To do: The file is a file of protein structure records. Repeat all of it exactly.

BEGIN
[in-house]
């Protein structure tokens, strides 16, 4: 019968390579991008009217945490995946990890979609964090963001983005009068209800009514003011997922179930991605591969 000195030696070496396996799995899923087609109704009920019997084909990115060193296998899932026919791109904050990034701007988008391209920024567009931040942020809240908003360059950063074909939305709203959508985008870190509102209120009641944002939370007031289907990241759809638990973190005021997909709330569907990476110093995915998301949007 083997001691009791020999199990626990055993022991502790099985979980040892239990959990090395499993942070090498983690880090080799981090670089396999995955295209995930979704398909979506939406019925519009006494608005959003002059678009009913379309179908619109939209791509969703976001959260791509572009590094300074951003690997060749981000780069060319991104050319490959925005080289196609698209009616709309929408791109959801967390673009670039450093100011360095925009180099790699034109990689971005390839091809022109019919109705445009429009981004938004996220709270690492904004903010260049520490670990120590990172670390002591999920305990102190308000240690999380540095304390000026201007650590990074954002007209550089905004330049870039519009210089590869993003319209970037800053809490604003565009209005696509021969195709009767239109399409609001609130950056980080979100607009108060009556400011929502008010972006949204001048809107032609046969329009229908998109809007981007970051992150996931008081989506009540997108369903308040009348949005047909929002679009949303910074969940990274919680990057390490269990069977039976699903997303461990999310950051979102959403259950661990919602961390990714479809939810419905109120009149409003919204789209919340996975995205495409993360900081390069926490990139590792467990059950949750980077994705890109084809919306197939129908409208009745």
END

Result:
[in-house]
């Protein structure tokens, strides 16, 4: 019968390579991008009217945490995946990890979609964090963001983005009068209800009514003011997922179930991605591969 000195030696070496396996799995899923087609109704009920019997084909990115060193296998899932026919791109904050990034701007988008391209920024567009931040942020809240908003360059950063074909939305709203959508985008870190509102209120009641944002939370007031289907990241759809638990973190005021997909709330569907990476110093995915998301949007 083997001691009791020999199990626990055993022991502790099985979980040892239990959990090395499993942070090498983690880090080799981090670089396999995955295209995930979704398909979506939406019925519009006494608005959003002059678009009913379309179908619109939209791509969703976001959260791509572009590094300074951003690997060749981000780069060319991104050319490959925005080289196609698209009616709309929408791109959801967390673009670039450093100011360095925009180099790699034109990689971005390839091809022109019919109705445009429009981004938004996220709270690492904004903010260049520490670990120590990172670390002591999920305990102190308000240690999380540095304390000026201007650590990074954002007209550089905004330049870039519009210089590869993003319209970037800053809490604003565009209005696509021969195709009767239109399409609001609130950056980080979100607009108060009556400011929502008010972006949204001048809107032609046969329009229908998109809007981007970051992150996931008081989506009540997108369903308040009348949005047909929002679009949303910074969940990274919680990057390490269990069977039976699903997303461990999310950051979102959403259950661990919602961390990714479809939810419905109120009149409003919204789209919340996975995205495409993360900081390069926490990139590792467990059950949750980077994705890109084809919306197939129908409208009745």